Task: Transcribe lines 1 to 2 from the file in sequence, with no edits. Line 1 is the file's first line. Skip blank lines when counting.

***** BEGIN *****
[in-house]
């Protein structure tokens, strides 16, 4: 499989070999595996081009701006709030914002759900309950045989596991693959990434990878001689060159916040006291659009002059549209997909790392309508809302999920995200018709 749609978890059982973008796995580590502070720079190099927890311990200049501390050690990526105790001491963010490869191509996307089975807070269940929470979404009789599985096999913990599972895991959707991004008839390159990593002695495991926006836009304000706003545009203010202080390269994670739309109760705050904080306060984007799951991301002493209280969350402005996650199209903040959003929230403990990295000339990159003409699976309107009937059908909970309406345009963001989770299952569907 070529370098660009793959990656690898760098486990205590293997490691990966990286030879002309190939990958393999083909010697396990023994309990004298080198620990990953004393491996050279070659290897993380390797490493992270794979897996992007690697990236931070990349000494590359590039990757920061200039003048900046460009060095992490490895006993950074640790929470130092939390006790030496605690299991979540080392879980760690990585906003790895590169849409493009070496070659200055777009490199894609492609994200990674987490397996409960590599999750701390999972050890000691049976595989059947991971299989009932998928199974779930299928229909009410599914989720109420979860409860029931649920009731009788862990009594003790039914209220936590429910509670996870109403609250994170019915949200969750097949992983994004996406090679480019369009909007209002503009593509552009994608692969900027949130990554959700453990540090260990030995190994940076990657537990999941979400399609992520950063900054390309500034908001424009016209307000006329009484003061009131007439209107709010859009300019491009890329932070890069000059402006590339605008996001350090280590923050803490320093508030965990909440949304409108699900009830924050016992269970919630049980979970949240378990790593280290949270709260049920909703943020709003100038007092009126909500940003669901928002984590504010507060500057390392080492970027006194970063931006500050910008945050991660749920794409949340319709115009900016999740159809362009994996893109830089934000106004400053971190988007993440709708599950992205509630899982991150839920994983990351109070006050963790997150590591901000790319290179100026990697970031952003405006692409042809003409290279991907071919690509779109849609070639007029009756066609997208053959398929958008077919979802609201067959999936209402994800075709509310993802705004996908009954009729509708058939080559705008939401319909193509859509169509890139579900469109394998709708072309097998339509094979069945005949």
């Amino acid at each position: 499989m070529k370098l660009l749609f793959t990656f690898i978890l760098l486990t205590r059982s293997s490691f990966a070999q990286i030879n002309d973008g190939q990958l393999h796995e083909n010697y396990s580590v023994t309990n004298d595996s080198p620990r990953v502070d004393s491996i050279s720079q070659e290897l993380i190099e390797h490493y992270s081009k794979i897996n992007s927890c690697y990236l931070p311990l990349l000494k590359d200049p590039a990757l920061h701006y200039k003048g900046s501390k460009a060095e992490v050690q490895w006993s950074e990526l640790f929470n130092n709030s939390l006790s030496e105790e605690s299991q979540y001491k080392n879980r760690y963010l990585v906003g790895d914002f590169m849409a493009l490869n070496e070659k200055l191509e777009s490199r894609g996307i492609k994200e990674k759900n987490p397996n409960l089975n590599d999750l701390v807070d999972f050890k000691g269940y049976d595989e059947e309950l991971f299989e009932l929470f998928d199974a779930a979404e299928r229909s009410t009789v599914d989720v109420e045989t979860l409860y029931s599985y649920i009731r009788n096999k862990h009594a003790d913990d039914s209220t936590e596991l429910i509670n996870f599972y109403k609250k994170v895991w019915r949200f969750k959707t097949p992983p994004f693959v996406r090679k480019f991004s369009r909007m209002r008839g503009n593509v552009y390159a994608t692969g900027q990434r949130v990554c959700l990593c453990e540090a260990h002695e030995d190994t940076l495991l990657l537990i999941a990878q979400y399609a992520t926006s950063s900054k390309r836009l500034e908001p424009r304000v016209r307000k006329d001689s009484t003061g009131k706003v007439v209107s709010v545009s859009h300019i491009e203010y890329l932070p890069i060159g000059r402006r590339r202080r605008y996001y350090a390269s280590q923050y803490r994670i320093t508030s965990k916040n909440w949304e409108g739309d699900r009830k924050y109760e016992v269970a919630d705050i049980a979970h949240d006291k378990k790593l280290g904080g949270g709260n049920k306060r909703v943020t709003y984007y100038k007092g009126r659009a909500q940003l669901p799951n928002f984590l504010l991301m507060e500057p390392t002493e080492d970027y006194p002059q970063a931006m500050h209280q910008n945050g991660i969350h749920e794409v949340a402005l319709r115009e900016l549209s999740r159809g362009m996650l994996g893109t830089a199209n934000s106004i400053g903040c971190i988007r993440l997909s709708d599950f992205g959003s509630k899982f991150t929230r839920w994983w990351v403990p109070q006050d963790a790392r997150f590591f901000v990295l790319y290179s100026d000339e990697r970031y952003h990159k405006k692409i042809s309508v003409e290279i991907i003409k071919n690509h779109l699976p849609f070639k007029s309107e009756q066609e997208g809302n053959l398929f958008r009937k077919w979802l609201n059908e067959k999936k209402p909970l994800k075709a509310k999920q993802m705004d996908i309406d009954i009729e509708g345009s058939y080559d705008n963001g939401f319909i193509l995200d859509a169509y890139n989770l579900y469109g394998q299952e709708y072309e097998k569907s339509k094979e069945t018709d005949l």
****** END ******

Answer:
[in-house]
């Protein structure tokens, strides 16, 4: 499989070999595996081009701006709030914002759900309950045989596991693959990434990878001689060159916040006291659009002059549209997909790392309508809302999920995200018709 749609978890059982973008796995580590502070720079190099927890311990200049501390050690990526105790001491963010490869191509996307089975807070269940929470979404009789599985096999913990599972895991959707991004008839390159990593002695495991926006836009304000706003545009203010202080390269994670739309109760705050904080306060984007799951991301002493209280969350402005996650199209903040959003929230403990990295000339990159003409699976309107009937059908909970309406345009963001989770299952569907 070529370098660009793959990656690898760098486990205590293997490691990966990286030879002309190939990958393999083909010697396990023994309990004298080198620990990953004393491996050279070659290897993380390797490493992270794979897996992007690697990236931070990349000494590359590039990757920061200039003048900046460009060095992490490895006993950074640790929470130092939390006790030496605690299991979540080392879980760690990585906003790895590169849409493009070496070659200055777009490199894609492609994200990674987490397996409960590599999750701390999972050890000691049976595989059947991971299989009932998928199974779930299928229909009410599914989720109420979860409860029931649920009731009788862990009594003790039914209220936590429910509670996870109403609250994170019915949200969750097949992983994004996406090679480019369009909007209002503009593509552009994608692969900027949130990554959700453990540090260990030995190994940076990657537990999941979400399609992520950063900054390309500034908001424009016209307000006329009484003061009131007439209107709010859009300019491009890329932070890069000059402006590339605008996001350090280590923050803490320093508030965990909440949304409108699900009830924050016992269970919630049980979970949240378990790593280290949270709260049920909703943020709003100038007092009126909500940003669901928002984590504010507060500057390392080492970027006194970063931006500050910008945050991660749920794409949340319709115009900016999740159809362009994996893109830089934000106004400053971190988007993440709708599950992205509630899982991150839920994983990351109070006050963790997150590591901000790319290179100026990697970031952003405006692409042809003409290279991907071919690509779109849609070639007029009756066609997208053959398929958008077919979802609201067959999936209402994800075709509310993802705004996908009954009729509708058939080559705008939401319909193509859509169509890139579900469109394998709708072309097998339509094979069945005949």